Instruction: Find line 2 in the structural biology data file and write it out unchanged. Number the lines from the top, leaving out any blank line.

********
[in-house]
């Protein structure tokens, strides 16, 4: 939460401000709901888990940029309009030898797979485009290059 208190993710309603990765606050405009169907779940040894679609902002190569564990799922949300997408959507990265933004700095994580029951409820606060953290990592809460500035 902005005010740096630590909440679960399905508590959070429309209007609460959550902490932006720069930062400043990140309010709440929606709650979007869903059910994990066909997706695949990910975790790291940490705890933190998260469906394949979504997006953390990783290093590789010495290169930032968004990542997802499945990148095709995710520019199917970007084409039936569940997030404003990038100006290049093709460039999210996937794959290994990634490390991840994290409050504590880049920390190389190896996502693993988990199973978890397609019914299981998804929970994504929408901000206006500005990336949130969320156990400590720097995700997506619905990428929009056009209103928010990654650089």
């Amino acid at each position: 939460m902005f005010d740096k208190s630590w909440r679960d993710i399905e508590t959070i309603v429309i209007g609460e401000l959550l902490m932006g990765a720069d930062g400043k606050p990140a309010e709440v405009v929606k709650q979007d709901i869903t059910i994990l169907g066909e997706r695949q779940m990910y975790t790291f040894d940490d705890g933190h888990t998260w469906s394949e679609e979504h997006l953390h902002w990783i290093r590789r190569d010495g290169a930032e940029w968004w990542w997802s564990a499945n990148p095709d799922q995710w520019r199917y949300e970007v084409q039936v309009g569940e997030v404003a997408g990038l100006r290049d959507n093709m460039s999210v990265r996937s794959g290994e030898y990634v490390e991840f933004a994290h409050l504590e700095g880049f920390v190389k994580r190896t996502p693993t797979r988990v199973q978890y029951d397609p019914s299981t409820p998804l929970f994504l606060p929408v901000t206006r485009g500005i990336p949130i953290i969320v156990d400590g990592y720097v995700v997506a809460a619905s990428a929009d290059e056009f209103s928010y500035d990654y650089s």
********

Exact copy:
């Protein structure tokens, strides 16, 4: 939460401000709901888990940029309009030898797979485009290059 208190993710309603990765606050405009169907779940040894679609902002190569564990799922949300997408959507990265933004700095994580029951409820606060953290990592809460500035 902005005010740096630590909440679960399905508590959070429309209007609460959550902490932006720069930062400043990140309010709440929606709650979007869903059910994990066909997706695949990910975790790291940490705890933190998260469906394949979504997006953390990783290093590789010495290169930032968004990542997802499945990148095709995710520019199917970007084409039936569940997030404003990038100006290049093709460039999210996937794959290994990634490390991840994290409050504590880049920390190389190896996502693993988990199973978890397609019914299981998804929970994504929408901000206006500005990336949130969320156990400590720097995700997506619905990428929009056009209103928010990654650089």